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The Swannanoa Journal - Female Farmers

by Casey Doyle

 

 

CLICK HERE TO LISTEN TO THE ARTICLE

 

Thirty years ago, when women ran only 5% of the farms in the US, sustainable agriculture, organic farming and food consciousness had not yet captivated the public’s attention. Today women run 14% of the farms in the US, and of these 300,000 farms, many are likely to be rooted in localism and sustainability. While there are currently many farmers who focus on sustainable practices, female farmers are especially connected to small-scale farming that values sustainability and passion over large corporate industry. 22% of all organic farms are run by women, and on average the female run farm is 40 acres, compared to the 149 acre average of male run farms.  

In North Carolina, over 1,000 different farms are managed by women. Like the national trend,  many of these women are incorporating sustainable practices and contributing to their local food system. The North Carolina Women of Land Agriculture Network, located in Chapel Hill, is a support system for these female farmers working in North Carolina. Dr. Trudy Matheny, Executive Director of the Network says that “The 21st century belongs to female farmers -- those women who own or operate small-scale sustainable farms are on the increase. Our numbers from 2007 data have risen 31% and I suspect that number will be higher once we get data from the last census.”

Sustainable Agriculture Professor at Warren Wilson College, Dr. Laura Lengnick has been in the field for over twenty years. She has witnessed the growth of food consciousness movement and describes the reasoning behind such a large female presence is sustainable farming. She says, “Conventional agriculture is a male dominated field, so if a woman is interested in being a farmer, it will be much easier to enter into sustainable agriculture, rather than enter the industrial, dominating field of agriculture.” She goes on to explain that for any young farmer, whether they be male or female, it is easier to enter the niche of small-scale farming, which also happens to be rooted in sustainability. As more women enter the field, their presence in this community is pertinent.

NC Women of the land Agriculture Movement puts forth that some women find appeal in small scale farming because it is “It's a kinder, gentler method of agricultural production involving all the senses.” Farming in which artisanal skills are needed can also be appealing to women.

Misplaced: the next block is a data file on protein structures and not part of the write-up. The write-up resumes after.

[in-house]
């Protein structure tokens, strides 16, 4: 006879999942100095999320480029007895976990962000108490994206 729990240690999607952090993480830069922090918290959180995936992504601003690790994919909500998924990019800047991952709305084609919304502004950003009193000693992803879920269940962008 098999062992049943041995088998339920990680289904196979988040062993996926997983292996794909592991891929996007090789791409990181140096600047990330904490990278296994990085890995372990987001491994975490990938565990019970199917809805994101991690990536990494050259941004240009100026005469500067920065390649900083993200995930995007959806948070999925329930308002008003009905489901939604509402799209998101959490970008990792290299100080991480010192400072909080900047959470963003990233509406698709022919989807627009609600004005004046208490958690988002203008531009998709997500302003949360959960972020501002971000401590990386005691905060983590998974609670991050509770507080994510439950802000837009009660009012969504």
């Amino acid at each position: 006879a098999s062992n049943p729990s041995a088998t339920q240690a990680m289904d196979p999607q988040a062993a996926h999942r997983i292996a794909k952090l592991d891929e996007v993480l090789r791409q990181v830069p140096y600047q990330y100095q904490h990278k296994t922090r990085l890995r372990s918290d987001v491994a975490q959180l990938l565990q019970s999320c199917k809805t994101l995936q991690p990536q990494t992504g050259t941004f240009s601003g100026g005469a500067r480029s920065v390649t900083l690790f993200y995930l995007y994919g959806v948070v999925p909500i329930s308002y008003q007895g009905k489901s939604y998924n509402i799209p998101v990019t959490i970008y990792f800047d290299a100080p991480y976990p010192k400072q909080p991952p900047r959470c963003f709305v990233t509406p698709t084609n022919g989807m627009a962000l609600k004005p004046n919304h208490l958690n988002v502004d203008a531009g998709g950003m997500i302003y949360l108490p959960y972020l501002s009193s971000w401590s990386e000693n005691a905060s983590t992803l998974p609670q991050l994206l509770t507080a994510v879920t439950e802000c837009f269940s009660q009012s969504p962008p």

But women face challenges in the farming industry, especially in larger scale farming. Dr. Matheny remarks on the difficulty of finding farming tools and machines that are made to fit women’s bodies. She explains,, “The farming ‘industry’ is still geared toward men in so many ways. I have had established (successful) female farmers -- in the business for decades -- tell me that they still cannot get credit on their own.” Many of these issues, she explains, surround access to capital, land, and health care.

Organizations such as the Women of Land Agriculture Network exist to help combat these challenges and provide support for female farmers.Their goal is to support female farmers “who want to increase their income, business opportunities, production practices and farm ownership and are committed to an ethic of stewardship and safe farming methods that are healthy for the land.”

They provide programs such as The Farm School for Women, a residential, on-farm training program for new and beginning female farmers to work the land, care fore animals and brings products to market, especially in terms of small scale and sustainable agriculture, and Go Farm!, a summer educational program that brings adolescent girls to farm and learn of small-farm life. Dr. Matheny also describes the importance of the online community that the network provides. She says, “The primary goal in creating NC WOLAN is to bring women of agriculture together.” Forums and an online community can help do this.

Another organization, Blue Ridge Women in Agriculture, located in Boone, also works with local female farmers to strengthen the local food system. They support  “women and their families with resources, education and skills related to sustainable food and agriculture.” They provide educational events and farm tours, participate in farmers markets, offer scholarships and grants, and create yet another outlet for a community of female farmers.

Women’s impact on sustainable farming is a significant one. Dr. Lengnick says,

“It is well known that there is a much higher proportion of women working in the field of sustainability and agriculture; the organic faculty member [of a college] is most likely to be a woman, as is the sustainable agriculture professor… women just flock to sustainable agriculture as if it just started developing, and I was one of those women.” These women that are a part of sustainable agriculture are making a great impact. Dr. Matheny  says, “Women do tend to have a kinder, gentler footprint on the land. They are not only the farmer's wife now, they are the farmer. If we could encourage more women of Agriculture to take positions of leadership within their communities, then there would be a sea change in policy decisions affecting everyone: I think our communities would be safer, healthier and richer (economically and socially). As a group, we could be a significant force.”